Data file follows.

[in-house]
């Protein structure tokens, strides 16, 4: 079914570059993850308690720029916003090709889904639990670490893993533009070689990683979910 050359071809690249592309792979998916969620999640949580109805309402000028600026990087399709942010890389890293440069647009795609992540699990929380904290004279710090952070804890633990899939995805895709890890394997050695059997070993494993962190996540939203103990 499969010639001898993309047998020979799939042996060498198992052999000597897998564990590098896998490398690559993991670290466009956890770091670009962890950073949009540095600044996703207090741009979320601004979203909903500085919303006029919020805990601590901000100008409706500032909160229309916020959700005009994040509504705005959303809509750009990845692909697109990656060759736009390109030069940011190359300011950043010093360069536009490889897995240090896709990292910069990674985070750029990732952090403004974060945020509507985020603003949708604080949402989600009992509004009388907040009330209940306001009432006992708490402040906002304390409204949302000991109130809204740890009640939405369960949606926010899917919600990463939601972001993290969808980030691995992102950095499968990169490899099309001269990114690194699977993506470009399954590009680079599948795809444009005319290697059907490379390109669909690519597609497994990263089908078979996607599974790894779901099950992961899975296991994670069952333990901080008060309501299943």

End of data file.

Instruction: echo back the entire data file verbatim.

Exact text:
[in-house]
């Protein structure tokens, strides 16, 4: 079914570059993850308690720029916003090709889904639990670490893993533009070689990683979910 050359071809690249592309792979998916969620999640949580109805309402000028600026990087399709942010890389890293440069647009795609992540699990929380904290004279710090952070804890633990899939995805895709890890394997050695059997070993494993962190996540939203103990 499969010639001898993309047998020979799939042996060498198992052999000597897998564990590098896998490398690559993991670290466009956890770091670009962890950073949009540095600044996703207090741009979320601004979203909903500085919303006029919020805990601590901000100008409706500032909160229309916020959700005009994040509504705005959303809509750009990845692909697109990656060759736009390109030069940011190359300011950043010093360069536009490889897995240090896709990292910069990674985070750029990732952090403004974060945020509507985020603003949708604080949402989600009992509004009388907040009330209940306001009432006992708490402040906002304390409204949302000991109130809204740890009640939405369960949606926010899917919600990463939601972001993290969808980030691995992102950095499968990169490899099309001269990114690194699977993506470009399954590009680079599948795809444009005319290697059907490379390109669909690519597609497994990263089908078979996607599974790894779901099950992961899975296991994670069952333990901080008060309501299943």